written by Eunice Lacaste
A feverish muse may visit an artist during their pilgrimage. For instance, art groups shifted from murky Chinese watercolours to psychedelic shapes after they visited Bali in the 1960s; award-winning authors preferred to write in the provincial mountains of Baguio, Philippines in the 90s; French critics looked for visual camaraderie in New Wave Japan. There is a visual pluck from the indulgent change of scenery. At times, the muse bestows shamanic double visions. Few of the Impressionists’ artworks appear to be a pedestrian genre of a fishmonger peddling snow crabs along a dusky back alley, which are then painted as multiple floats of cataractous patterns.
Koh Kai Ting was born in Batu Pahat, Malaysia and studied arts at the Nanyang Academy of Fine Arts in Singapore. A painter and printmaker, she has participated in residencies in China, Thailand, Singapore and around her home country, Malaysia. Koh’s regional experiences shape her young vision that emerges in her acrylic works.
These younger casuists are deftly able to cite Proust, Freud, Spinoza, or Nietzsche while slurring their names. As they layer such patriarchal references, seldom would they be able to localise the semantics of these texts, and this is not necessarily a detrimental feature. Memes are their lexicon with blind intertextuality. According to folklore researcher Lynne McNeill in 2009, memetics had been studied in anthropology, philosophy, psychology, and linguistics. But only recently after the virality of internet memes in the late 2000s did communication researchers develop meme theory. As grafts of myths and legends were never similar to their origin, internet memes (often stereotypical caricatures) were never faithful to their initial content.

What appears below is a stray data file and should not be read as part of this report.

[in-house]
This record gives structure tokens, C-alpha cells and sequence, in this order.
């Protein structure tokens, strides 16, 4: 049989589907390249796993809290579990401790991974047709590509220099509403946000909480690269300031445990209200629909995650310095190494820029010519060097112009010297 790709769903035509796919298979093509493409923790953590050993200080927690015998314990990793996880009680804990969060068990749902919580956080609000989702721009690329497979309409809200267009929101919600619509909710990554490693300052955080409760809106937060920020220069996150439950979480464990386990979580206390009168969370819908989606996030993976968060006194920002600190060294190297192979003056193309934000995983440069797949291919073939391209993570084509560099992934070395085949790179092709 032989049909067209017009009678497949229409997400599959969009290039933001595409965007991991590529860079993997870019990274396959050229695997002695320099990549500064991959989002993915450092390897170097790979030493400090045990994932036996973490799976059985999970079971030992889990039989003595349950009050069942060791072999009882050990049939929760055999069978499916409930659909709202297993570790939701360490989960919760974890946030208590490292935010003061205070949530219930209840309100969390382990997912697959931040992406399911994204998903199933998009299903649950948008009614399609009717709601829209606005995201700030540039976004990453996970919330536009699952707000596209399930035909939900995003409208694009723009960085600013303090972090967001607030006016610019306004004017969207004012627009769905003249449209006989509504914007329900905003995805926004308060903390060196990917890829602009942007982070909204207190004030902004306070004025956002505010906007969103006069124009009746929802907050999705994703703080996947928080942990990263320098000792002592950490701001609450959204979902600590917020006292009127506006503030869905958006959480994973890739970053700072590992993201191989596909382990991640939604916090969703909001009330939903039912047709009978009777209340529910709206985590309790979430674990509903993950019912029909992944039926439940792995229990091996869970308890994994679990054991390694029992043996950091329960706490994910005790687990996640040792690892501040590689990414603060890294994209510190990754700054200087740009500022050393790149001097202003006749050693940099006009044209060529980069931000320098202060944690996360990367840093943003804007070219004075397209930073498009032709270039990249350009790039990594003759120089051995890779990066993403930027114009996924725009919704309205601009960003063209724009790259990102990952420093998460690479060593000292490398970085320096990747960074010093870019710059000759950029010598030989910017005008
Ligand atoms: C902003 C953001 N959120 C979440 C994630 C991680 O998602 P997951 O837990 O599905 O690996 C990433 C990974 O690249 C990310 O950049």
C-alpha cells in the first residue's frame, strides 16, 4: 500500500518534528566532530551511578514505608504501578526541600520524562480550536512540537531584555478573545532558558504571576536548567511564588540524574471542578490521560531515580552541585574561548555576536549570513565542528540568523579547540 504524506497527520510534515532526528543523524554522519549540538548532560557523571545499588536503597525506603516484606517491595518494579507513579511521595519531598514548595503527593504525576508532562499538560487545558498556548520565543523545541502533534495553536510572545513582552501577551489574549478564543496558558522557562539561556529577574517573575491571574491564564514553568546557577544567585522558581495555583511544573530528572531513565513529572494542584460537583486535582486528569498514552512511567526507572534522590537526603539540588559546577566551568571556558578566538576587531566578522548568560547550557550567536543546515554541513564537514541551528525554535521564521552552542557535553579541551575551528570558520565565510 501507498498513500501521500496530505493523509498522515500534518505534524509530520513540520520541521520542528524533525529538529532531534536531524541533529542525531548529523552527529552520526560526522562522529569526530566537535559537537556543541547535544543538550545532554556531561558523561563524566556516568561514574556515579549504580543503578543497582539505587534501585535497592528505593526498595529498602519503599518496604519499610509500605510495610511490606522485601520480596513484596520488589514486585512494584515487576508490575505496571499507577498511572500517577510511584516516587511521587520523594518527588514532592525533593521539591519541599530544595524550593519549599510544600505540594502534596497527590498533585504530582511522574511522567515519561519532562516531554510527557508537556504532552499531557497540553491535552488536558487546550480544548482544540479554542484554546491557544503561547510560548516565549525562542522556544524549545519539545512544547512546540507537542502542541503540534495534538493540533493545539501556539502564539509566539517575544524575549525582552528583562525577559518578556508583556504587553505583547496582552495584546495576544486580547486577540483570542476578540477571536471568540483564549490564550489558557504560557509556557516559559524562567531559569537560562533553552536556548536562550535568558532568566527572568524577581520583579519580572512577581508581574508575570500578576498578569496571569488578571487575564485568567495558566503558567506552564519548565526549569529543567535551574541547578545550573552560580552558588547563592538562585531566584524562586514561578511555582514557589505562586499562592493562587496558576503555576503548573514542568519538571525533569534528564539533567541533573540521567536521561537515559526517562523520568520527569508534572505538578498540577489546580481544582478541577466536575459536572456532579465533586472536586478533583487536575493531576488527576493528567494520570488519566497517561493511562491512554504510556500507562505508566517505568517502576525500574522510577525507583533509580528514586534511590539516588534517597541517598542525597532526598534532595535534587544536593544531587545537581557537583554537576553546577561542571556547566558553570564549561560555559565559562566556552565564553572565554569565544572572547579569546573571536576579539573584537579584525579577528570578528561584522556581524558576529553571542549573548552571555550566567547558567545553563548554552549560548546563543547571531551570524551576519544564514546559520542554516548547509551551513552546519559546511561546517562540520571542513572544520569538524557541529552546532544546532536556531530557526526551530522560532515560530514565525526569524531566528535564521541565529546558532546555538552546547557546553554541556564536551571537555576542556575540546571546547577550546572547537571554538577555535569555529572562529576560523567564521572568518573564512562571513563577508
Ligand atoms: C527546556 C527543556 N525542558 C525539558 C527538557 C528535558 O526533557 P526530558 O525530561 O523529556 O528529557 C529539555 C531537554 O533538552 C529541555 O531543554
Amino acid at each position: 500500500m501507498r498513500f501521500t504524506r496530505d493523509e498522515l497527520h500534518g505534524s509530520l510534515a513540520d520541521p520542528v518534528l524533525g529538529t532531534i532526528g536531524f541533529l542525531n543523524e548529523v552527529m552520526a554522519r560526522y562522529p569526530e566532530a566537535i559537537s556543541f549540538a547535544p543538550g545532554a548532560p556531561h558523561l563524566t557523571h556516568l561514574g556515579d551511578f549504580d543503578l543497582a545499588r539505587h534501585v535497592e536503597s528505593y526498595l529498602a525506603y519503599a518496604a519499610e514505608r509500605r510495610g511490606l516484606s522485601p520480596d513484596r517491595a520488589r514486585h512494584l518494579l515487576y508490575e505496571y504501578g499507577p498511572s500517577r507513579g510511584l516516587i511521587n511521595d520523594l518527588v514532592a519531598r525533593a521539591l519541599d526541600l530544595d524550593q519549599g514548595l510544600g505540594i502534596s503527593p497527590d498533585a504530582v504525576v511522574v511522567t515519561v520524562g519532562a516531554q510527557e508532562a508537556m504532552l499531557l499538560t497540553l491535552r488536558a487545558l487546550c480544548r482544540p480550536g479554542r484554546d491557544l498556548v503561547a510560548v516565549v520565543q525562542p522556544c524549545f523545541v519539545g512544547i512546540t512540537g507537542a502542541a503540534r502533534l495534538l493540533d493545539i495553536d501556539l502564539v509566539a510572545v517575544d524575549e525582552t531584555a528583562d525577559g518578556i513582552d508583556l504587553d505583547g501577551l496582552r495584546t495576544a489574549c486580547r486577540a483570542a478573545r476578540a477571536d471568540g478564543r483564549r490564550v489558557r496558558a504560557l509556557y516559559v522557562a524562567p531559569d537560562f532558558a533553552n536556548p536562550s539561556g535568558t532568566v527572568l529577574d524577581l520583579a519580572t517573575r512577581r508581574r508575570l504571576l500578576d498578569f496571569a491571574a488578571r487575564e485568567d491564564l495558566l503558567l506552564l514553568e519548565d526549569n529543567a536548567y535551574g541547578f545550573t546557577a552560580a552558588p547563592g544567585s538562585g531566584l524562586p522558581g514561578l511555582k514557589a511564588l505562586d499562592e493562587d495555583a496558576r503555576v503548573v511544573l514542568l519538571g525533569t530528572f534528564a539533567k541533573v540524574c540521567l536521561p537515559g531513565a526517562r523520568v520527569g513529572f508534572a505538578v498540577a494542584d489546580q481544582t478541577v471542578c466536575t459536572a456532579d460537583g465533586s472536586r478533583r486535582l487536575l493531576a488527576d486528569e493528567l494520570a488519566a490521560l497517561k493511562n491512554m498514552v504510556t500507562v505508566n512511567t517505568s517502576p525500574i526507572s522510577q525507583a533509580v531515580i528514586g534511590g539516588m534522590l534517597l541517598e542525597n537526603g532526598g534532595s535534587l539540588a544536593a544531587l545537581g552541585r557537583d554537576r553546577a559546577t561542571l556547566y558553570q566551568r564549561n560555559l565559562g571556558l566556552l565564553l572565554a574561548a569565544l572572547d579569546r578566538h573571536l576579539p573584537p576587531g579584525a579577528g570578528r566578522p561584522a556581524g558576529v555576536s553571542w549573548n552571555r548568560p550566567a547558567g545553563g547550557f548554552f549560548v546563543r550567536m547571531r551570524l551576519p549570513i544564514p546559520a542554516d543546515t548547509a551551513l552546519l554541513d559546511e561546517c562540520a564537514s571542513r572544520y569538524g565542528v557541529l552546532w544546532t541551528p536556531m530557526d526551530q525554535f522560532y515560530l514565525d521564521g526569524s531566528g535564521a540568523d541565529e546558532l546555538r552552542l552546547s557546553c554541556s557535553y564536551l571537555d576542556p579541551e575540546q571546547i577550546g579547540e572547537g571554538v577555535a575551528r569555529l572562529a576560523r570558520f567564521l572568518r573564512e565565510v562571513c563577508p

Koh Kai Ting’s new series of works titled Pasang Surut is exhibited online at the Gajah Gallery website from 5 August 2022. It is a rupture of the visual as memes. The artist mostly draws from images during her time at an art residency at a fishing village, barnacled to her mind, portraying them as cautionary zodiacs of a new schism.
The bioluminescence of Koh’s works is more apparent when viewed in person than on the web screen. Framed by a disco portal, one of Koh’s pieces titled Cosmic Dance alludes to a many-armed deity. This painting’s entangled orientation follows a playing card or a tarot card. Its embellishments and the dualistic figures ensure that no matter how it is positioned, it is always the right side up.
The piece Carnal Desires has the same spiritual overtones. It is a glitzy suggestion of the tale of Adam and Eve and the fall of humans as narrated in the Bible. Similarly, the piece Gethsemane is about a handful of panicking crabs in a current of paint. The title mentions the garden of anxieties where the prophet Jesus was praying the night before he was betrayed.
However, these resources are lost in Koh’s memetic psyche. Gethsemane could also be a description of the pandemic in the last two years in Singapore: a garden of isolation, rupture, death, dismembered realities, tattered social mesh, unrestrained wants, and unfulfilled needs. Rather than interpreting pandemic desires as sinful, we can accept them as the opposite in our own liquid religion. For instance, snakes are different in Asian contexts; They are not necessarily the antagonists or antitheses of godliness in Asian epics. They could be considered water deities that protect the Mekong River and its dwellers, including humans.